I'm also talking about acceptance very specifically with regard to addiction. I'd tried (and to some extent) succeeded in building a better life, but then I realised that I was still acting out. It didn't make sense to me. I could feel that I had done enough so that I no longer needed to act out to make life bearable: I had friends, I had natural dopamine highs... yet still I acted out. Although this was five years after first started trying to kick PMO, that was when I truly realised (and accepted) that I was an addict. I just couldn't help acting out.

    I accepted that I would always want to act out no matter what. The other side to this same coin is that I also accepted that I would not act out no matter what. I experience negative emotions, yes, but also positive ones. It can be tough to manage emotions sometimes but I'm genuinely grateful for them, and I feel stronger every time I don't act out.

    I'm also finding that my sobriety is letting me give serious thought to my life and career (I don't really like my job, either). I have so much more mental space.

    Hope that helps a bit. It's hard to express these things sometimes.
  14. Mendoza

    Mendoza Well-Known Member

    Clocking in at 10 days, for the 5th consecutive time. Will I hold it until day 11, for once?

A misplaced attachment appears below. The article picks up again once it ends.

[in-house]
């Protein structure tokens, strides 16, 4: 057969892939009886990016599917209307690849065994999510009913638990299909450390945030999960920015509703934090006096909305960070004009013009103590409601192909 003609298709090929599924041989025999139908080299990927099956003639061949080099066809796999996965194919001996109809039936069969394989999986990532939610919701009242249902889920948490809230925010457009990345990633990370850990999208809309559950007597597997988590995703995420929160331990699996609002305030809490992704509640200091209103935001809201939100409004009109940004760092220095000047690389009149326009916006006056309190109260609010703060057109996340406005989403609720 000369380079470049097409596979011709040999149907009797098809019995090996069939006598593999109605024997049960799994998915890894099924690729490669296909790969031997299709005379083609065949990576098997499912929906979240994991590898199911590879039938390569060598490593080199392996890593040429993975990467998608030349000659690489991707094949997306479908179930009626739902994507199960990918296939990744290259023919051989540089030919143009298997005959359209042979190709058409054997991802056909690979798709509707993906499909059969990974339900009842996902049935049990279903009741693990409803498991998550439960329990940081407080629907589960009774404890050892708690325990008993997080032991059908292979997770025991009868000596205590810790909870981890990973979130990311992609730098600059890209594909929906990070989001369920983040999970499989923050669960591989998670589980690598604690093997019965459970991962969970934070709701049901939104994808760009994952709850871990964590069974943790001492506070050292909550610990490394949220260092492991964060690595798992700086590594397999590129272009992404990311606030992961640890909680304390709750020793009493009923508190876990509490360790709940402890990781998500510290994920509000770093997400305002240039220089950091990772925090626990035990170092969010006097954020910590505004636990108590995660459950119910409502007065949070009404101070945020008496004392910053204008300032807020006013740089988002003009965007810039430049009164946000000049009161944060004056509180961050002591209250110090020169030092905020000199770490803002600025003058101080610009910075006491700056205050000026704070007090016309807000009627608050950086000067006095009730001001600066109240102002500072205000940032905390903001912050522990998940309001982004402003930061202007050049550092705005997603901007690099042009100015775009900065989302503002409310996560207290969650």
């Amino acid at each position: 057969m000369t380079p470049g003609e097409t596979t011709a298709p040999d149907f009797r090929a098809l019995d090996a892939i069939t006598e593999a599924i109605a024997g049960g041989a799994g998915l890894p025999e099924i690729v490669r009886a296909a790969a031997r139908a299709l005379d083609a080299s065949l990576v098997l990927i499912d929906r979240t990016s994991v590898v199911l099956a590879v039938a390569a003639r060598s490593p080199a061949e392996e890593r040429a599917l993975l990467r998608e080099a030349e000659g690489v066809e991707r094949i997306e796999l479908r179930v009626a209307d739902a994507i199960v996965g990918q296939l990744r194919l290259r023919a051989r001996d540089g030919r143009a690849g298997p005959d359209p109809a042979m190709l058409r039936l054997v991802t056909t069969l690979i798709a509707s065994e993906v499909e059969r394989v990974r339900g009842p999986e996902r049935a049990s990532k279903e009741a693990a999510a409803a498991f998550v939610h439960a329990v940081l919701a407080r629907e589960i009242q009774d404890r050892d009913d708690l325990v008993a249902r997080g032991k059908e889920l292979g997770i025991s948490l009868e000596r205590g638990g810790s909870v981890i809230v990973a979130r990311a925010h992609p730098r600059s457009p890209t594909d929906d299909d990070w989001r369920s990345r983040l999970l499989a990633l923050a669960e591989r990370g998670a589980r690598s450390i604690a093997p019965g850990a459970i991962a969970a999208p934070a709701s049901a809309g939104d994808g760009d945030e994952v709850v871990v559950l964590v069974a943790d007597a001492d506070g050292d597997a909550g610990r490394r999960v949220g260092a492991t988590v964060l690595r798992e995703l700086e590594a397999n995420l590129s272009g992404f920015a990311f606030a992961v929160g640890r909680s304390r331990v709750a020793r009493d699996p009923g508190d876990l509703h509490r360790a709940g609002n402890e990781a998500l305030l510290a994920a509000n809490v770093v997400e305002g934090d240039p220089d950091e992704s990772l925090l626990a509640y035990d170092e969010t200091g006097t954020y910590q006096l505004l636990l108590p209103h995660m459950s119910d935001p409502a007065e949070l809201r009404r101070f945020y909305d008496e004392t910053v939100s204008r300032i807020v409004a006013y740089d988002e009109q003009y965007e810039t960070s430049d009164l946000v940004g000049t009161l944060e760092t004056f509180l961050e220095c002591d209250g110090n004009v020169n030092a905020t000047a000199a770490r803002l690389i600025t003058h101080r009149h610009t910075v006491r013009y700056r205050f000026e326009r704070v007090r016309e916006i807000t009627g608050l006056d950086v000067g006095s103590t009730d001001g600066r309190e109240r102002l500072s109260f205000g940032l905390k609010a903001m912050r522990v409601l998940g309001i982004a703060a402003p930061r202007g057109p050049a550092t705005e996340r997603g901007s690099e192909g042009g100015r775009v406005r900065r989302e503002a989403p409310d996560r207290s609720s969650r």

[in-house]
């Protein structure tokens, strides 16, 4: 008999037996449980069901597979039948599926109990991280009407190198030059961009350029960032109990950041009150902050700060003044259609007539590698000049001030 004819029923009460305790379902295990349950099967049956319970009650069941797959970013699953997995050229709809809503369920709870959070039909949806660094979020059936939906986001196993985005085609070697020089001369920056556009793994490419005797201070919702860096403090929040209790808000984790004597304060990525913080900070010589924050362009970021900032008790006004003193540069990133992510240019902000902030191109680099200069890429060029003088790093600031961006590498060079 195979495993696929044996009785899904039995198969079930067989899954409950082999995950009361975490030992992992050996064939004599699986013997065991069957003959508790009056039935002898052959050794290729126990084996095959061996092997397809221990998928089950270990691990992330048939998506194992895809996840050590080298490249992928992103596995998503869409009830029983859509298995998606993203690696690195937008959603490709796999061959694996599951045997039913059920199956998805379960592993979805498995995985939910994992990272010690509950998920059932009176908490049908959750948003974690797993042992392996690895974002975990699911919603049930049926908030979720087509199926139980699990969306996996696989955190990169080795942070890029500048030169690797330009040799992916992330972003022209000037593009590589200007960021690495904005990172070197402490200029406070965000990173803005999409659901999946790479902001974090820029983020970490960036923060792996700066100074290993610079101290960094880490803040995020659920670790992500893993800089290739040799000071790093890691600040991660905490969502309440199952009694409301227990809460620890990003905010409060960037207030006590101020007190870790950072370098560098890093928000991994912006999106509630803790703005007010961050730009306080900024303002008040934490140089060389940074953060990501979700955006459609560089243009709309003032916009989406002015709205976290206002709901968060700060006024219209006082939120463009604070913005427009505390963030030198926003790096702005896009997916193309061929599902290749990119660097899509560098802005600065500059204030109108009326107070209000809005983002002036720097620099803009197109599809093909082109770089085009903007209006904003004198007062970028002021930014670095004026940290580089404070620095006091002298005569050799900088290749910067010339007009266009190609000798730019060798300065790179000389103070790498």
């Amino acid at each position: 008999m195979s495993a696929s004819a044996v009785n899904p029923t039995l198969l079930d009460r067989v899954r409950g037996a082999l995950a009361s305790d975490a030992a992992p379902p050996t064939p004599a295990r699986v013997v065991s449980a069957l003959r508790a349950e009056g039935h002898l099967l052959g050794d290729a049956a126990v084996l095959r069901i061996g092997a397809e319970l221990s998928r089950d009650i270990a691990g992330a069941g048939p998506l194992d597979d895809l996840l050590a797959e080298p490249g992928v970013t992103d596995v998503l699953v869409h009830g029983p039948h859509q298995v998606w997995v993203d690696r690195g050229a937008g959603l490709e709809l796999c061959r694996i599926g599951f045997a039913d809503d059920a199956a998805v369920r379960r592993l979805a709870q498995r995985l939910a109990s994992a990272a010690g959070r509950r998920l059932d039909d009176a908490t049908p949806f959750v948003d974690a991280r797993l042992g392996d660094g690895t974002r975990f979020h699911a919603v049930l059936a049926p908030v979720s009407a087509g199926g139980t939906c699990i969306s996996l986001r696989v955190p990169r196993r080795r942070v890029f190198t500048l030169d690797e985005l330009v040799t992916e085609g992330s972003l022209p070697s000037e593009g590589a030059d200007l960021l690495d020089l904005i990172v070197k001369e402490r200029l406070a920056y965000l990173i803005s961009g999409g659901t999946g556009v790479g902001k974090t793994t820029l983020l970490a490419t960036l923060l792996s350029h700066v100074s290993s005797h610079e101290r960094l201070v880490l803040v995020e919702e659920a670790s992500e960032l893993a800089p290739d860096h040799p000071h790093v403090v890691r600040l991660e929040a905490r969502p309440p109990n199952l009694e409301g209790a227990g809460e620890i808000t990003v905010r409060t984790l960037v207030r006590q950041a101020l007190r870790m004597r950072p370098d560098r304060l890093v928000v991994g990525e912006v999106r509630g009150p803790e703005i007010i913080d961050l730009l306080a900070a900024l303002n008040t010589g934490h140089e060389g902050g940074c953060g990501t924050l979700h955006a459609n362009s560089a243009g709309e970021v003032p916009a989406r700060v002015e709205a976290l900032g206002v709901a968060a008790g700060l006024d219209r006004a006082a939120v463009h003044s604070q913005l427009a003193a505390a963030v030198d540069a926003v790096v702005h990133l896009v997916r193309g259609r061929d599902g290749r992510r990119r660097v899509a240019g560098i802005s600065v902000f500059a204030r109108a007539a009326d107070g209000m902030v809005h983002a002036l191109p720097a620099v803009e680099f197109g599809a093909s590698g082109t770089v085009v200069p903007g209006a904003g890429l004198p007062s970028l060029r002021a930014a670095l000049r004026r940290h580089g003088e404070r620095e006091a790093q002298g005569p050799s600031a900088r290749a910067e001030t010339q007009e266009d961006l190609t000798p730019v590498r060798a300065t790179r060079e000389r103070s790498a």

Day 5 no gaming (will stop counting when I reach 3 weeks without playing)

    I am also keeping tab of my latest game binge, which occurred late Friday and over to the morning, when I was starting to feel ill. Still feeling a little dazed, but the time away from the routine and living with discomfort and boredom have given me new perspective on life. There is no need to patch up loneliness or sadness with a game or flick every single time the emotion surges up. That's why being sick serves this 'grand purpose' of bringing me back to balance. Of course, let's keep it to once a year, tops.;)

    I think you understand my confusion. I took acceptance to be resignation, sorry about that. Now I understand the gist of what you originally meant. And to me that means admitting that things are as they are and taking ownership of the situation (i.e. taking action if I expect to see changes).

    One last tangent: acceptance can ALSO be about letting go. Accepting that a woman is not into you is not defeatist, it's realistic and allows you to cool down the insanity of believing that happiness can only be found in that one woman. It's even the prelude to meeting an even better match... so here letting go is not 'giving up'.
  15. Thebeg